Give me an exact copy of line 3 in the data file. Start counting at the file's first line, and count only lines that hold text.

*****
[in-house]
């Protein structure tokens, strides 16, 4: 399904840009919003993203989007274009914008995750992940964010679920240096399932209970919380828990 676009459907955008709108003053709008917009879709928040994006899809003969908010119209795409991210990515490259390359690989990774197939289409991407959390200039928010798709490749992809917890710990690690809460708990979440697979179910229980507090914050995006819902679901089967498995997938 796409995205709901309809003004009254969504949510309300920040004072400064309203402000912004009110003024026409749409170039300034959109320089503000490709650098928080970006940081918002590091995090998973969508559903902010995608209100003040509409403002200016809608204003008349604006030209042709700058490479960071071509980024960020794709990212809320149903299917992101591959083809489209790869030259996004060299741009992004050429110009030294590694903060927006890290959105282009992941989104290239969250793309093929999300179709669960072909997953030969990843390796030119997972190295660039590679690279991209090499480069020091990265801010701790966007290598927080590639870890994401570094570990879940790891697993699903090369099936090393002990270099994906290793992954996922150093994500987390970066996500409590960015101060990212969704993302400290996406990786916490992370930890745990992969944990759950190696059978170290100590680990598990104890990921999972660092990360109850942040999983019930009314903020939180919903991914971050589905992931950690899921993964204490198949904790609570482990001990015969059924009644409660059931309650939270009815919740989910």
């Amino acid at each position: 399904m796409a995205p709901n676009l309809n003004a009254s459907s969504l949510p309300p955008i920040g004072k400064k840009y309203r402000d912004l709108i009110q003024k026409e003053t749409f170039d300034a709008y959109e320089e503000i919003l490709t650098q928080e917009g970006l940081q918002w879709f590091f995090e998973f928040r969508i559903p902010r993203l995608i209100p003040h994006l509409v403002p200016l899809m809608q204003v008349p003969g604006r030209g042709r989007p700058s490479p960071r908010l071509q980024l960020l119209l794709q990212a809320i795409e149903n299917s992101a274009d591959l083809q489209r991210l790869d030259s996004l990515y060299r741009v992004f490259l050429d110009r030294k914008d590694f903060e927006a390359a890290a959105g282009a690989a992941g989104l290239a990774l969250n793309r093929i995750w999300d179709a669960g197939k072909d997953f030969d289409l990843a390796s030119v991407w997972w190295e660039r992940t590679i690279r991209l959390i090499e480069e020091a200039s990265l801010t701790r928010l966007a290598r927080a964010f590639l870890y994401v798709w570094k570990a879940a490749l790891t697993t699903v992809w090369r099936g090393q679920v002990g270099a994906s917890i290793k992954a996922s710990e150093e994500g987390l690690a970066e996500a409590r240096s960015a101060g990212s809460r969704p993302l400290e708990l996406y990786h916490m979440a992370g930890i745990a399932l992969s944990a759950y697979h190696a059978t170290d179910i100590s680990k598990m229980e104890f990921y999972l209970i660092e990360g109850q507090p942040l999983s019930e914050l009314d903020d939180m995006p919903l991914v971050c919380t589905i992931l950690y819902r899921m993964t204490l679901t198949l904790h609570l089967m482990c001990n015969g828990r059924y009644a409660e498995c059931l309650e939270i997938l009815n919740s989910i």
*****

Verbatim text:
């Amino acid at each position: 399904m796409a995205p709901n676009l309809n003004a009254s459907s969504l949510p309300p955008i920040g004072k400064k840009y309203r402000d912004l709108i009110q003024k026409e003053t749409f170039d300034a709008y959109e320089e503000i919003l490709t650098q928080e917009g970006l940081q918002w879709f590091f995090e998973f928040r969508i559903p902010r993203l995608i209100p003040h994006l509409v403002p200016l899809m809608q204003v008349p003969g604006r030209g042709r989007p700058s490479p960071r908010l071509q980024l960020l119209l794709q990212a809320i795409e149903n299917s992101a274009d591959l083809q489209r991210l790869d030259s996004l990515y060299r741009v992004f490259l050429d110009r030294k914008d590694f903060e927006a390359a890290a959105g282009a690989a992941g989104l290239a990774l969250n793309r093929i995750w999300d179709a669960g197939k072909d997953f030969d289409l990843a390796s030119v991407w997972w190295e660039r992940t590679i690279r991209l959390i090499e480069e020091a200039s990265l801010t701790r928010l966007a290598r927080a964010f590639l870890y994401v798709w570094k570990a879940a490749l790891t697993t699903v992809w090369r099936g090393q679920v002990g270099a994906s917890i290793k992954a996922s710990e150093e994500g987390l690690a970066e996500a409590r240096s960015a101060g990212s809460r969704p993302l400290e708990l996406y990786h916490m979440a992370g930890i745990a399932l992969s944990a759950y697979h190696a059978t170290d179910i100590s680990k598990m229980e104890f990921y999972l209970i660092e990360g109850q507090p942040l999983s019930e914050l009314d903020d939180m995006p919903l991914v971050c919380t589905i992931l950690y819902r899921m993964t204490l679901t198949l904790h609570l089967m482990c001990n015969g828990r059924y009644a409660e498995c059931l309650e939270i997938l009815n919740s989910i």